Thursday, March 22, 2007

'Making the invisible visible' (MTIV)

A good arguement on the "making the invisible visible" (MTIV) debate is made by Jamais Cascio of Open The Future who takes a look at driver behaviour:

illuminating the processes and systems that are normally too subtle, complex or elusive to apprehend -- is a fundamental tool for enabling behavioral change. When you can see the results of your actions, you're better able to change your actions to achieve the results you'd prefer. I've come to understand, however, that it's not enough to make the invisible visible; you also have to make it meaningful.

The canonical example of how MTIV works is the mileage readout standard in hybrid cars. Almost invariably, hybrid owners see a gradual but noticeable improvement in miles-per-gallon over the first month or so of hybrid vehicle ownership. This isn't so much the car being "broken in," but the driver: because of the mileage readout, the hybrid driver can see what driving patterns achieve the best results.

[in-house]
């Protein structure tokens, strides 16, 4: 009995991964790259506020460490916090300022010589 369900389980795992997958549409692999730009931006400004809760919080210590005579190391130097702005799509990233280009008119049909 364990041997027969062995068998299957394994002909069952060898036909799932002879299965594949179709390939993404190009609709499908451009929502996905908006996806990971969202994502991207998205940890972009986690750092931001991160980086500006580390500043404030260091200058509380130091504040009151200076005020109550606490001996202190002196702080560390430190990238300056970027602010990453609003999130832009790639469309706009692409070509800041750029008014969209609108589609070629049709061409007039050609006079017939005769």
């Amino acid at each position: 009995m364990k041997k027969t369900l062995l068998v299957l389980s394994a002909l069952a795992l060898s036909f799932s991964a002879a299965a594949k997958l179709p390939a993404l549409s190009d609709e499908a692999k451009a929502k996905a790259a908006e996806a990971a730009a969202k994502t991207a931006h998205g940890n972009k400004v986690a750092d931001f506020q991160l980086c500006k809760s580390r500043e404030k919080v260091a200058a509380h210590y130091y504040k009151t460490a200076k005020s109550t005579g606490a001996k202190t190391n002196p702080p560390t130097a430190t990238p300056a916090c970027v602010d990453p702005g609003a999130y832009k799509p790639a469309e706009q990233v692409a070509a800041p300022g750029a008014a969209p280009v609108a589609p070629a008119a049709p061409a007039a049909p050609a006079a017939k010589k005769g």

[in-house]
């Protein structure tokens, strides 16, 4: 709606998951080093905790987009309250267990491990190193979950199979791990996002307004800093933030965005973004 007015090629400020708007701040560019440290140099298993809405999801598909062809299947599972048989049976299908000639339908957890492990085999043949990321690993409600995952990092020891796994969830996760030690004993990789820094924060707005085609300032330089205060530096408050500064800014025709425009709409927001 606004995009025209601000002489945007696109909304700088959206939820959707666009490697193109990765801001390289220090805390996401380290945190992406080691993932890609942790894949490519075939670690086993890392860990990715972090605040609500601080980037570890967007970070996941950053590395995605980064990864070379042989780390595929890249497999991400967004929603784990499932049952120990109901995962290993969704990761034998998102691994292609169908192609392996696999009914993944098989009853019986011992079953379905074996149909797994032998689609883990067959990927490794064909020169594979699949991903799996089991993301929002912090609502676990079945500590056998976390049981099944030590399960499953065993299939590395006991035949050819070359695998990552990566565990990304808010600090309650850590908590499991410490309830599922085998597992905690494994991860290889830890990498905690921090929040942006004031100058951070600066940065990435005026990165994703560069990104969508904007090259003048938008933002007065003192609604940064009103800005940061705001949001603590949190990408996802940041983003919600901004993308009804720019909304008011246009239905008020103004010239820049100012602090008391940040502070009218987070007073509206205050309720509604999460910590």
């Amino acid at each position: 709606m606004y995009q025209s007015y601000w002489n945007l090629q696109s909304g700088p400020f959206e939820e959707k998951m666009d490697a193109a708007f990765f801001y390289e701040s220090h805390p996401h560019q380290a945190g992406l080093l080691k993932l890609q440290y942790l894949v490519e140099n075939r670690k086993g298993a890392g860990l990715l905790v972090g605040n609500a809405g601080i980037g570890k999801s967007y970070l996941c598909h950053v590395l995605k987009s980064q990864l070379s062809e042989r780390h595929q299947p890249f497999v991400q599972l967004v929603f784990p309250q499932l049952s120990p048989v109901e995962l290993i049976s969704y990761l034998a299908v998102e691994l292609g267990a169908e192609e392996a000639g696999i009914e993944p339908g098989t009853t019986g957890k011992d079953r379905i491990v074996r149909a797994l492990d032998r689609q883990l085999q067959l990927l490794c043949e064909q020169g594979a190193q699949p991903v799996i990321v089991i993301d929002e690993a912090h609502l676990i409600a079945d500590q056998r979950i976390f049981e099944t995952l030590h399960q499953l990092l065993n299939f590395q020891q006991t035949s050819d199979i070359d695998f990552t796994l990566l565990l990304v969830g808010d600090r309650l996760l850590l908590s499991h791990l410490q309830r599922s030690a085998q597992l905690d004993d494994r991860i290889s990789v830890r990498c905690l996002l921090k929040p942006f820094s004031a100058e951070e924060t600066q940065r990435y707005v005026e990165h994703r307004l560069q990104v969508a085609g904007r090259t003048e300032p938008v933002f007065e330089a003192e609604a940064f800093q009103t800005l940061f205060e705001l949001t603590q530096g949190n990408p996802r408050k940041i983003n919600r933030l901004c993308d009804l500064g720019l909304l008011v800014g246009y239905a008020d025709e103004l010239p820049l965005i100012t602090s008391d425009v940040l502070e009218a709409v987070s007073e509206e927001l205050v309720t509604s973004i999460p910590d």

A growing number of non-hybrid cars now include miles-per-gall
on readouts; will we see similar improvements in driver behavior as a result?

I agree that fundamental for human behaviour to adapt and learn for the new social landscapes are feedback mechanisms - similar to how bio-feedback works - that enable an individual to better adjust their actions in order to maximise results - the strategem of cybernetics.

Read in full - Information, Context and Change

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